Carol Stein grows it
Scented geraniums are one of my favorite summer-flowering perennials. Their blossoms come in a wide range of colors, from white with splashes of purple to pink candy-striped to deep red. The leaves can be ruffled, curly or lacy.
But the real draw for these herbs is their aromatic leaves. Ive grown scented geraniums with the fragrances of peppermint, nutmeg, orange, apple, apricot, lime, lemon, rose, ginger, chocolate mint and cinnamon.
Scented geraniums are part of the Pelargonium genus, a diverse family that includes large ornamental geraniums and the strong-smelling citronella, which is billed as an insect repellent. However, dont try to cook with either of these plants neither is edible.
Plant scented geraniums where they will receive 4 to 6 hours of sun daily, in loose, well-drained soil with organic matter mixed in.
For container growing, use pots that are at least 12 to 16 inches wide and deep. Use equal parts of a light, fluffy potting mix with composted pine bark (sold as organic soil conditioner).
Set the plants into the soil at the same depth as in the nursery pots and water well. A couple of weeks after planting, sprinkle a balanced, slow-release fertilizer on top of the dirt and add a couple inches of mulch to keep soils moist but not soggy.
This tender perennial requires a little cold-weather care. In autumn, add extra layers of mulch before soil temperatures drop below 45 degrees to protect roots over the winter. Bring containers into a warm garage, or enjoy the plants in sunny windows inside the house.
Debbie Moose cooks it
Scented geraniums are not as familiar in the kitchen as other herbs, but they are worth including in sweets and beverages, where their unusual flavors probably will mesh better than in savory dishes.
Let me reiterate what Carol said: Do not use regular geraniums or citronella leaves for cooking. At one garden shop, a staff member tried to sell me citronella as a culinary scented geranium, so beware.
As with most fresh herbs, pick unblemished scented geranium leaves just before you plan to use them. And do not use leaves that have come in contact with any chemicals. You will likely need to grow your own plants or find a friend who has them to acquire the leaves. Rinse the leaves and dry them completely before using them.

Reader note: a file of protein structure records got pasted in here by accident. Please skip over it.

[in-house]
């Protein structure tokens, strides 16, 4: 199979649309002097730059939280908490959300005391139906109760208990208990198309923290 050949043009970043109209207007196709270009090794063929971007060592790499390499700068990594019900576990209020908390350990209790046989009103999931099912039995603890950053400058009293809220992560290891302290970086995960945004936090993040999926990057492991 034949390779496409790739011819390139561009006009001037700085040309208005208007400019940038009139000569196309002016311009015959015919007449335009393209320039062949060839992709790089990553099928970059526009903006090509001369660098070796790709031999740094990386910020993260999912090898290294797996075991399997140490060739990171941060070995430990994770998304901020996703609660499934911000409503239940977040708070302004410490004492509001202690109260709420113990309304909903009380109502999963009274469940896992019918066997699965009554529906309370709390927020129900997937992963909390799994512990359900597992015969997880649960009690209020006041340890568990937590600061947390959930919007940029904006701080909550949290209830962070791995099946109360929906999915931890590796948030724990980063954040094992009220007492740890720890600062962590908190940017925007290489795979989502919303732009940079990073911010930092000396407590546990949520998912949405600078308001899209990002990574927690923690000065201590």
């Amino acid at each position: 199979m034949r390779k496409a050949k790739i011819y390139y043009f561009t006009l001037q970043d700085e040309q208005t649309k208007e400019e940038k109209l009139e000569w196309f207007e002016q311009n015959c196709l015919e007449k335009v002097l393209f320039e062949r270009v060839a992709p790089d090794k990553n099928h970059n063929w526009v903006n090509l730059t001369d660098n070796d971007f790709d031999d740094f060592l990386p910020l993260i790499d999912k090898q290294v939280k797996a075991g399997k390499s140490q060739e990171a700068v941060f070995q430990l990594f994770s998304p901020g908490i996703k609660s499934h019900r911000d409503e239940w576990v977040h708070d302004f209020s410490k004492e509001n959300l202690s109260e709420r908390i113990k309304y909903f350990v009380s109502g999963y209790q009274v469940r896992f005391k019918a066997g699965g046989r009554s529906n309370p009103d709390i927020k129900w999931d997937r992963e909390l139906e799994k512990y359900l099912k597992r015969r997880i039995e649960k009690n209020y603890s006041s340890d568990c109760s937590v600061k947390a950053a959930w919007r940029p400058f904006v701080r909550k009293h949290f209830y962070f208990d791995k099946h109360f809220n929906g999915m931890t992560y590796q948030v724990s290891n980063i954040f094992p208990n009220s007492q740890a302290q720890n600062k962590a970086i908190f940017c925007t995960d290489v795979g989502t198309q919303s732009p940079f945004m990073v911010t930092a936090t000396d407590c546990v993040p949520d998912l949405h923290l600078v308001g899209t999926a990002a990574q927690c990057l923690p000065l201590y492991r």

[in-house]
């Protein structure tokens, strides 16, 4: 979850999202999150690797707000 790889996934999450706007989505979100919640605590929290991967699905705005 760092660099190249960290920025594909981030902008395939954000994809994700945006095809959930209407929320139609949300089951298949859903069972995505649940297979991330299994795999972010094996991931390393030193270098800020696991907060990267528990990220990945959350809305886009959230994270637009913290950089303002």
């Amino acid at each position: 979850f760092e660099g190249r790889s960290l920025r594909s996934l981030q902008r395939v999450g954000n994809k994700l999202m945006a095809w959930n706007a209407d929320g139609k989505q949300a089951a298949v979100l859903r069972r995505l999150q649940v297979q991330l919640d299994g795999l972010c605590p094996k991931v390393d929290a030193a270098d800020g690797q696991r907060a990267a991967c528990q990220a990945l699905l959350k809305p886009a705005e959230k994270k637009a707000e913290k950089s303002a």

Heres an easy way to use scented geraniums: Bury two or three leaves of any scent in a cup or so of sugar and place it in an airtight container for about a week, or until the sugar achieves the flavor level you want. Use the flavored sugar (avoiding the leaves) in such things as teas or shortbread.
For something really different, a friend told me he places one layer of lemon geranium leaves in the bottom of a cake pan, then pours in his pound cake batter. He says the leaves almost caramelize, and flavor the whole cake.
And, of course, scented geraniums would be fun to use in making flavored vinegars (try one cup of fresh herbs to two cups of white wine vinegar).
Reach Carol Stein and
Debbie Moose at firstname.lastname@example.org.
Strawberry Rose Geranium
This recipe from Jerry Traunfeld’s “The Herbal Kitchen: Cooking with Fragrance and Flavor” (William Morrow, 2005) gives a different twist to fresh strawberry ice cream. If you can’t find rose geranium leaves, a few drops of culinary rosewater, available at Middle Eastern markets, might be a good substitute.
2 cups half-and-half
1 ½ cups sugar
8 medium rose geranium leaves
1 ½ pints very ripe strawberries
BRING the half-and-half and sugar to a boil in a small saucepan. Stir in the rose geranium leaves, cover and remove from the heat. After about 10 minutes, strain the liquid and let it cool.
WASH and hull the strawberries. Puree them in a blender or food processor until fairly smooth. You should have 2 cups.
STIR the strawberries and infused half-and-half together and chill in the refrigerator or over ice until the mixture is cold to the touch. Freeze in an ice cream maker. Scoop the ice cream out into a lidded container and store it in the frezer until serving time.
Yield: 1 quart; 8 servings